We were asked to venture out to the main street in Kuta to find the “hottest places in town”. Okay, take me there, I urged!
Mind you, this is the same street where 10 years ago, the awful and sad bombings took place, targeting tourists only! Incredibly sad, mainly because people come here with the hope to have their Balinese love affair and drink alcoholic beverages that would cost them less than a cup of coffee in Australia.
I wonder how much Bintang is produced and bottled on a weekly basis here? That number would be incredible to comprehend. For those unaware and living under a rock, Bintang is the local beer here that I’m told tastes pretty “local”. Well surely those who say that haven’t drank cobra’s blood? That shit is as local as one can get.
Seminyak and Kuta were disappointing. Not just the sight of lady-boys trying to grind you from behind and Aussie bogans small-talking about cricket to every random they see, it was just like being at the Valley in Brisbane, except hotter (temperature-wise), and with escorts roaming freely outside bars in some serious heels.
Becky Wicks, an English author and a friend of mine, recently wrote a book on Bali called Balilicious, which I just finished reading. If you’re serious about visiting this island, trust me and buy this book. You will thank your lucky stars that you did because Becky talks about Bali from the eyes of a once-sceptic traveller, and how the island slowly converted her into being someone that actually cares about what goes into making Bali a tourist spot. She still parties and has numerous affairs (jealous!), but somehow makes it all sound very special. The writing is incredibly witty and you’ll learn so much more about this island, than you ever will even when you put all the travel guides of the world together. It’s a seriously good book!
In the book, Becky calls Seminyak, ‘Semin-yuk’. Amen, sister! It’s seriously YUCK! The beaches are brown, the water is not quite blue, there are too many middle-aged women screaming ‘massage miss! massageeeee’ in your face and too many children. I’m sorry, I just don’t like children peeing and pooping on the sand, right in FRONT OF ME. Shame on your parenting.
It’s so yuck and commercial that we couldn’t even find a spa here. It’s Bali – how is there no good spa on the main street here? A spa that wouldn’t give you some sort of insane disease or a masseuse that wouldn’t inject you with illegal marijuana while releasing the lactic acid from your muscles. The coconuts here don’t have meat. Don’t laugh! The coconuts are the shape of a grown man’s face and they don’t have meat, what sort of ridiculousness is that? There is no crowd in one of poshest bars in town on a Friday night; Ku De Ta, looking at you. The shops sell racist and potty-mouthed posters. Not even kidding, I have photo proof below. The beaches are filled with newly-wed couples who I will call, ‘choode-wali-aunties’ from hereon (all Indians reading this, I hope you giggle). The surfers here aren’t hot, and like I said, I live in Bondi, so I’ve seen HOT SURFERS. What’s the deal, beaches of Bali? Why do you seem so alluring when you actually have nothing good to offer?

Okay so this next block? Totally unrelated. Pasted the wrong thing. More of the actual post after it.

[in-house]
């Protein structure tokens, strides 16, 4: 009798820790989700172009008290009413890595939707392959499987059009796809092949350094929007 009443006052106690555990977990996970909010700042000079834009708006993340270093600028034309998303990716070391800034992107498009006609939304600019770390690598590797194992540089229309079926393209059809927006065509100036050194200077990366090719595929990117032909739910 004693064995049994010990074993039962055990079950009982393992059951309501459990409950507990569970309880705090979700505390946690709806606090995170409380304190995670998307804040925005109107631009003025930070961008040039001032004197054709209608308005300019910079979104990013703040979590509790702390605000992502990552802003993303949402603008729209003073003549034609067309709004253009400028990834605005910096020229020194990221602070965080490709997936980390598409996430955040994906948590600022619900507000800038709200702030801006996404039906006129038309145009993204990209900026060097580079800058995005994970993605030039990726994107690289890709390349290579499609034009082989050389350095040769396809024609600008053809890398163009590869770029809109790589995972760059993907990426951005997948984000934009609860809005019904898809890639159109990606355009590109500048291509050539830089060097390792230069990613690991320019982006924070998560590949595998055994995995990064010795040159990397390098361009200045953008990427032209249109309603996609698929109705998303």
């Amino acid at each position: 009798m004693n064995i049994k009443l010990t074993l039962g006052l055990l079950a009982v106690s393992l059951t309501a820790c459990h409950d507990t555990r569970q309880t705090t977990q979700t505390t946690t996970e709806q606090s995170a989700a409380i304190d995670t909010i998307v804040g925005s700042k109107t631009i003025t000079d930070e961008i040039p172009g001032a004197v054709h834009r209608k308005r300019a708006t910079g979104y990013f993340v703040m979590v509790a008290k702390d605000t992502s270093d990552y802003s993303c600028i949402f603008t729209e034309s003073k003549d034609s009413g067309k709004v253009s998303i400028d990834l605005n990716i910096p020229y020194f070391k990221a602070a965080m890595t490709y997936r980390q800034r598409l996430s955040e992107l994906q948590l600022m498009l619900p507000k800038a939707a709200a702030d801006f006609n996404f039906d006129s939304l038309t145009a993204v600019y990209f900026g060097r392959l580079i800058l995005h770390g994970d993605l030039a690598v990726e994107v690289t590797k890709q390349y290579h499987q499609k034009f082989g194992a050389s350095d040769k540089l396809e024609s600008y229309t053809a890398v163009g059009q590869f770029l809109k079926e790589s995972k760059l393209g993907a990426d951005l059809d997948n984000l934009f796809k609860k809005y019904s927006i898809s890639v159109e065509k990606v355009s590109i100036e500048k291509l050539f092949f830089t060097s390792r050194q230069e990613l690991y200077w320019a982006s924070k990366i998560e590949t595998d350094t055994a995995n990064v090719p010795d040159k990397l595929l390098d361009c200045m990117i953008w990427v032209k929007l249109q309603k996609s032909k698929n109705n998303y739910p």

My three night stay here became more bearable due to the fact that I was with friends, and we found happiness in throwing fresh flowers in the pool of our villa. And of course, spending one night getting spritz with ocean water at the most stunning and unique bar on this island called The Rock Bar in Ayana Resort & Spa (Google it! I promise you’ll drool).
But this isn’t what Bali is about. It’s not about sitting in the infinity pool of your luxury villa and sipping Mai Tai’s while watching the sunset (damn, that does sound amazing!). But point is, Bali has more culture to it that is yet to be discovered by all the tourists that flock here with their beach hats and sarongs. It has more love to give than via leg grinding at a sweaty club that can’t get enough of Taio Cruz’s Hangover (seriously, that song is ruining my life. May it burn in lyrical HELL).
I’ll say it again and again until the message gets across – Seminyak and Kuta isn’t what Bali is about. Go to Ubud and I promise you a 120 minute massage for $12.
How’s that Lonely Planet? Put that in your guide book, eh eh? Or hire me… muhaha!
P.S. In case you were wondering, sure you were, that bikini did come out of the suitcase. ooooh-yeah!
“Pack your bikini,” said a friend as I announced I was going to Bali. Coming from Bondi, I highly doubted that the beaches of Bali would spell any magic on me. Call me a smug, but the beaches of Australia have spoilt me and my standards are set very high. Unless you bring me a beach with turquoise-hued water, unicorns in the air and glistening sand, I will not raise a brow. Oh, and no children helps too. Have you got that all noted?